Bioenergy now represents a sixth of UK renewable electricity generation capacity, according to UK Government statistics released on 22 December.
Bioenergy has an 11.5% share of generation in 2019 following the first full year since Lynemouth converted its 420 MW coal unit to biomass in 2018. Since the conversion of four Drax coal units to biomass, the majority of biomass generation capacity by major producers now takes place at these two sites in England.
Renewable electricity generation was 29.4 TWh in the third quarter of 2020, a small increase on the same period in 2019. The largest increase was in offshore generation due to added capacity, although it was offset by reduced generation from solar and hydro due to unfavourable weather conditions.
Renewable capacity growth in the UK slowed in 2020 with 1.2 GW (2.6%) added since Q3 2019, lower than previously seen. Half of the new capacity is offshore wind (6.2%) with the rest largely from solar PV (up 1.9%) and bioenergy (up 3.9%).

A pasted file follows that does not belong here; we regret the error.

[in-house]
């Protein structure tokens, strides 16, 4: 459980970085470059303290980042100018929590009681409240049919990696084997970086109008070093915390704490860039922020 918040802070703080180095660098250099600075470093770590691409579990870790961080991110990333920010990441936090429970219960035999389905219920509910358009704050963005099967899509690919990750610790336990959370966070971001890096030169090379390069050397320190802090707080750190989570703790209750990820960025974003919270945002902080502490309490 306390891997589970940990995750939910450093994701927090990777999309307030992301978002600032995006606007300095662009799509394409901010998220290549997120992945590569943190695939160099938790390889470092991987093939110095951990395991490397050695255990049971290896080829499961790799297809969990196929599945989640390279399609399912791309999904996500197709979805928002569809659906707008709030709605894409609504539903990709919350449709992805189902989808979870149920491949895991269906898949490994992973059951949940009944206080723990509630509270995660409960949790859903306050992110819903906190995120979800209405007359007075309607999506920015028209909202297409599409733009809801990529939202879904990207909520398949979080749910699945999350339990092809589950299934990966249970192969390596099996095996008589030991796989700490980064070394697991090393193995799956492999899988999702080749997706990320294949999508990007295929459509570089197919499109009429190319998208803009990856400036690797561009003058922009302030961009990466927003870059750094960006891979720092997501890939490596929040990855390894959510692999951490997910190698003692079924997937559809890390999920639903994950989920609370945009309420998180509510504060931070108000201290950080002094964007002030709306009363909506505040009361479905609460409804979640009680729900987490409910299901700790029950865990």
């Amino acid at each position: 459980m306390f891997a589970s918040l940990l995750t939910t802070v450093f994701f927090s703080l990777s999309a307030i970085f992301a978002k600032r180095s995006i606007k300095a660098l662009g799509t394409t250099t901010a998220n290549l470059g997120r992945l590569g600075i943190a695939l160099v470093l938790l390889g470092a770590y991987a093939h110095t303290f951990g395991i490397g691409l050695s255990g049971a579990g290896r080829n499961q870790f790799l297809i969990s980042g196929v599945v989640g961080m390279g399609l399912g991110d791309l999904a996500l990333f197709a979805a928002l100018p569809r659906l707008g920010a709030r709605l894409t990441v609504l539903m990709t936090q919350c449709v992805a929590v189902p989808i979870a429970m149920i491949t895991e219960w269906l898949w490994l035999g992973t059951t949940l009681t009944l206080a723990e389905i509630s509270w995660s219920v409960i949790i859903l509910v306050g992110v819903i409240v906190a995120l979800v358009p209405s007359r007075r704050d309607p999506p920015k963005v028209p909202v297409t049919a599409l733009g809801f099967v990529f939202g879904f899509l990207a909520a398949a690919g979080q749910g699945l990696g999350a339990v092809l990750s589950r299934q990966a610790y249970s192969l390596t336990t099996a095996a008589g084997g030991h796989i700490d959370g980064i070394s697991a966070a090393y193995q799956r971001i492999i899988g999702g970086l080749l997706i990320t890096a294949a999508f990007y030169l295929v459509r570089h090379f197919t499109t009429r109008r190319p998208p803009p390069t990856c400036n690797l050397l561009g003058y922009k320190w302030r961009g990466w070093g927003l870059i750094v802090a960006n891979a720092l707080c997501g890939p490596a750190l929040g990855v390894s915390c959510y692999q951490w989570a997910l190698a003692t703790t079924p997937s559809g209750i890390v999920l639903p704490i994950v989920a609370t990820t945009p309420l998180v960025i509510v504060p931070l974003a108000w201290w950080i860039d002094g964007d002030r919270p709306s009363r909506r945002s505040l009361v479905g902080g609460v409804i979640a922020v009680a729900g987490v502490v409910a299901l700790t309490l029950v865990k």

Electricity generation from biodegradable municipal solid waste saw a record in generation due to additional capacity installed in Q4 2019.
In the Q3 2020, the annual growth rate of UK quarterly renewable energy production was -8.8% on the same quarter in 2019, with falls in coal, oil, and gas due to maintenance activities being delayed due to COVID-19, nuclear due to outages, and onshore wind, solar, and hydro output, which more than offset rises in bioenergy & waste, and offshore wind, due to increased capacity.
The share of renewable generation was 0.9% higher than in Q3 2019. The share of generation from bioenergy and waste remains strong at 12.7% of total generation. The share of offshore wind generation increased from 9.7% in Q3 2019 to 11% in Q3 2020, reflecting the increased generation, while solar share fell from 6.2% to 5.6%.